Hacking Hockey: Skating

What are a lot of people misunderstanding about skating?

One big misperception many coaches have is how much time we actually spend skating in a straight line. Players skate in a straight line less than 15% of the time. So coaches who spend more than 15% of time devoted to linear skating are misappropriating their practice time. The most common skating skills are:

  • Explosive c-cuts (forward and backwards, inside and outside edge)
  • Cross-over steps while moving (maximum of 3-4 at a time)
  • Open hip pivots (as direction change and as puck protection)
  • Tight turns
  • Pivots

Also understand that linear skating very rarely occurs from a dead stop. Most of the time, players engage in 3-4 explosive linear strides after transitioning using one of the above skating skills. Game-specific speed should be taught by working on a player’s ability to accelerate while already in motion.

Players also have to be stable, but also reactive. Figure skating coaches often teach stability, but not the ability to be reactive. Figure skaters do not need to change direction quickly, as they have preplanned routines. Figure skaters also do not need to receive contact. For that reason, if a figure skating coach hasn’t adapted their teaching to suit a hockey player’s needs, they are potentially training players to adopt less reactive and more injury prone positions while skating. One specific example is the pulling cross-over. This move is common in figure skating, but leaves hockey players open to risk of MCL or ACL injury if they accept contact while pulling with their inside foot. Furthermore, pulling with the inside foot on a cross-over is less explosive and harder to execute.  I’m not saying that figure skating coaches are inherently bad, but I’m saying that they need to alter what they teach to suit a hockey player’s needs.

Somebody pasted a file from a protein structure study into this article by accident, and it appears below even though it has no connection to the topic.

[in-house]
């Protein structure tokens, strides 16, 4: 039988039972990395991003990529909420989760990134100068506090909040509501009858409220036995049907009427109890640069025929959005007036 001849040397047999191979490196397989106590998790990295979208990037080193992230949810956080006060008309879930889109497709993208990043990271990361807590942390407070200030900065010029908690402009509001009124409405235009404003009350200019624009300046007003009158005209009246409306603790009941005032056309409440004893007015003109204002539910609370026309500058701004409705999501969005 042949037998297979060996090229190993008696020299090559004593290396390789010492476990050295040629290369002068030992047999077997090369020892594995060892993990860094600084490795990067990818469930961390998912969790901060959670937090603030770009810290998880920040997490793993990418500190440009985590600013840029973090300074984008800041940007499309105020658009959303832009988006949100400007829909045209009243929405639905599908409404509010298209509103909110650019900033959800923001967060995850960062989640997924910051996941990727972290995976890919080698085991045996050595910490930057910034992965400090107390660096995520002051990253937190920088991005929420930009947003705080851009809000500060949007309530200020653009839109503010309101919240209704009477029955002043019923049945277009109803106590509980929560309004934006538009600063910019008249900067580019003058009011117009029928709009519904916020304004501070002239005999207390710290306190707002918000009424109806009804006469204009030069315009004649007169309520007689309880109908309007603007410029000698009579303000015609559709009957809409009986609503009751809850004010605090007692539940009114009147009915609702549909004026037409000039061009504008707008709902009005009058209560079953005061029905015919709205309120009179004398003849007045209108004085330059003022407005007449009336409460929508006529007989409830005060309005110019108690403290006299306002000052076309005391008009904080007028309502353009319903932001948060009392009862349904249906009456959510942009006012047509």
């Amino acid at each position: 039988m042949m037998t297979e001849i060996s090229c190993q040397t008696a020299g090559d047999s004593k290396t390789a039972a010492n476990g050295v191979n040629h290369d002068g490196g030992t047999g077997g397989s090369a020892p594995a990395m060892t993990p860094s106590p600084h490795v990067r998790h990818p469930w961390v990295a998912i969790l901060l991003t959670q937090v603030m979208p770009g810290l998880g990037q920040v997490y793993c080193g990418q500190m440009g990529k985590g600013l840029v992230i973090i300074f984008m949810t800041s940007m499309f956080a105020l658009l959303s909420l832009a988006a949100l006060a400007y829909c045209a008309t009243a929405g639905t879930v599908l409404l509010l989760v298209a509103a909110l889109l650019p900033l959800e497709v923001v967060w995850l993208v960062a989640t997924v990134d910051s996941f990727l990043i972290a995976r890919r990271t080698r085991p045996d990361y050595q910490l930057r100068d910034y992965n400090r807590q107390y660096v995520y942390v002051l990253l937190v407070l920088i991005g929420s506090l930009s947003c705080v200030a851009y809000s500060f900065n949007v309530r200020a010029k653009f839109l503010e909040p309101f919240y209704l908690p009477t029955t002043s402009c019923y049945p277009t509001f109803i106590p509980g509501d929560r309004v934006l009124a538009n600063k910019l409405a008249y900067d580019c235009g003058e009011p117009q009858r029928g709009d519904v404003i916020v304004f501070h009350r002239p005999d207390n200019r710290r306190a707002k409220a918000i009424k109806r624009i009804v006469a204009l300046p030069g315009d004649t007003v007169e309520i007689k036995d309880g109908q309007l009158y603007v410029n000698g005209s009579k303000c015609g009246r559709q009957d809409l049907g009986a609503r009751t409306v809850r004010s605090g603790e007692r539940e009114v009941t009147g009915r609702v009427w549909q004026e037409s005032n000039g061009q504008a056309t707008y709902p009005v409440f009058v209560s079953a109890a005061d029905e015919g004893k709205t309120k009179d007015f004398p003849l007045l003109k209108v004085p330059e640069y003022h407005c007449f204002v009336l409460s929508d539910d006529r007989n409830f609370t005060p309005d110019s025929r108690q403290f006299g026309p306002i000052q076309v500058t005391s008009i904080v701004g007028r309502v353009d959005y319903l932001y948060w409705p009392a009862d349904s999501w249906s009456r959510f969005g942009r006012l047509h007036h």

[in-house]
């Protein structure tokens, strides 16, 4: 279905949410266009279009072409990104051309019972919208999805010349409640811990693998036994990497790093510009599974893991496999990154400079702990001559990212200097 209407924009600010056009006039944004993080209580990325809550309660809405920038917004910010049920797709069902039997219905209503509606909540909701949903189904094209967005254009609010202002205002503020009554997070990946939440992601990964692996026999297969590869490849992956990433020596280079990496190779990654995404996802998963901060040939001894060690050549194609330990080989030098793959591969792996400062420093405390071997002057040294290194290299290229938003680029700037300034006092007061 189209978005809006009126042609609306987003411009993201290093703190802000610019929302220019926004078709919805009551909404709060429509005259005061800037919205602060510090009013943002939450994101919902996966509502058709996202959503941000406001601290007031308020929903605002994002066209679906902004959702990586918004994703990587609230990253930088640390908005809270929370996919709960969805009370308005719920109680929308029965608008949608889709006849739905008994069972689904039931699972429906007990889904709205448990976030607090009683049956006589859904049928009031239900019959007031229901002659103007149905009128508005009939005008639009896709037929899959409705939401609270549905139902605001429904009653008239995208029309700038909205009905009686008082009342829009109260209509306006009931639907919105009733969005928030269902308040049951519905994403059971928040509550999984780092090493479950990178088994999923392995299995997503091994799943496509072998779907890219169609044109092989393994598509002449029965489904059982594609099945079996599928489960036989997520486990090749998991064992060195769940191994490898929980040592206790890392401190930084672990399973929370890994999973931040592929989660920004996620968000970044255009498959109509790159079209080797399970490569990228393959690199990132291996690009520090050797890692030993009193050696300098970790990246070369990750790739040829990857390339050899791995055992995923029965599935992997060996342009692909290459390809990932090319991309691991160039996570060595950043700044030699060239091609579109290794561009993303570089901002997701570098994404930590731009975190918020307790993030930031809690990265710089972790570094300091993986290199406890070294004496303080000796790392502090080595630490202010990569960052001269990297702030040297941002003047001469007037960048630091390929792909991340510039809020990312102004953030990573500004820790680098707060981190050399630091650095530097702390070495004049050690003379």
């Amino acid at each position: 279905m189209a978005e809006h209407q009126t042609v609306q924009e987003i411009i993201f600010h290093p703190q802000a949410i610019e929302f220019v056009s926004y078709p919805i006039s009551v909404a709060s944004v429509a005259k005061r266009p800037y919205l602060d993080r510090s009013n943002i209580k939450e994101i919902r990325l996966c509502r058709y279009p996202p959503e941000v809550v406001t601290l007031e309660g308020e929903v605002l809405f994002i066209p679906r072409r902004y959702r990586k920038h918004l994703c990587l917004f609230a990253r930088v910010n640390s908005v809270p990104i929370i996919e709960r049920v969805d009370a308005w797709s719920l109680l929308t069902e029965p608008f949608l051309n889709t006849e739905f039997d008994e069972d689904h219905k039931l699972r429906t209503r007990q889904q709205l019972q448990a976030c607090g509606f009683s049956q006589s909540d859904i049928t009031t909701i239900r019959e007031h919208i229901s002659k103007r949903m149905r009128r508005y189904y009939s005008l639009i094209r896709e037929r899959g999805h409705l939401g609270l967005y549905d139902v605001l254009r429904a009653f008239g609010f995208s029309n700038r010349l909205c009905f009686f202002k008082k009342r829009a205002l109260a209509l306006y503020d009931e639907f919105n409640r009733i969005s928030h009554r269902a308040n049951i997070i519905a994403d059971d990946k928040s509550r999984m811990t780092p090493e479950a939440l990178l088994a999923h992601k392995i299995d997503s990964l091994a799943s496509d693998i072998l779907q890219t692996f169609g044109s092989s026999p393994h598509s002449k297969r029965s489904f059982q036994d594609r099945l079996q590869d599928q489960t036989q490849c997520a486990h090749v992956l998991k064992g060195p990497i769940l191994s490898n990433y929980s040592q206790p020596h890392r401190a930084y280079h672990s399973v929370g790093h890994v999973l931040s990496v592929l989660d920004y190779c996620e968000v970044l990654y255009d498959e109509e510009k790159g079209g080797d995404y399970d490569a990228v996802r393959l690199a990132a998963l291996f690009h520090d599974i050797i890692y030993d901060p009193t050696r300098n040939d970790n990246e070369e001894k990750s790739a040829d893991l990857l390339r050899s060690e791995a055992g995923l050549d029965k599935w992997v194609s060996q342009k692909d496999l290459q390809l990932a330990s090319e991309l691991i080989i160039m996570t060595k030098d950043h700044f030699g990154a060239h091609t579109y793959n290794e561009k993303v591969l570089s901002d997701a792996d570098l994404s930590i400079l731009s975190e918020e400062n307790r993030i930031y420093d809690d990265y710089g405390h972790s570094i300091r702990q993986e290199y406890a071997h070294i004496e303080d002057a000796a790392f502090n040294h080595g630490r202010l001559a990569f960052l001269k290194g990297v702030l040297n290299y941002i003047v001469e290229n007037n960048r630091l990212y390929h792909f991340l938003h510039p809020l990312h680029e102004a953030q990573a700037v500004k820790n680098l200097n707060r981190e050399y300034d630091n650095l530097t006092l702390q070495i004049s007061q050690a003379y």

So to skate better, faster…and to hack skating…focus on the most common skating skills in hockey. 

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Published by

Jason at Train 2.0

2.0 was born from the belief that 1.0 isn't good enough. The way we're approaching coaching, training, and development for hockey needs to be rethought. My own lessons have led me to rethink the way it's being done and I can't help but write about it. I'm writing for my 12, 13, 14, 15 year old self who didn't have this resource. I'm writing for parents who are putting their dollars and trust in coaches who are wasting all of it. I'm writing because I hope it can make a difference.

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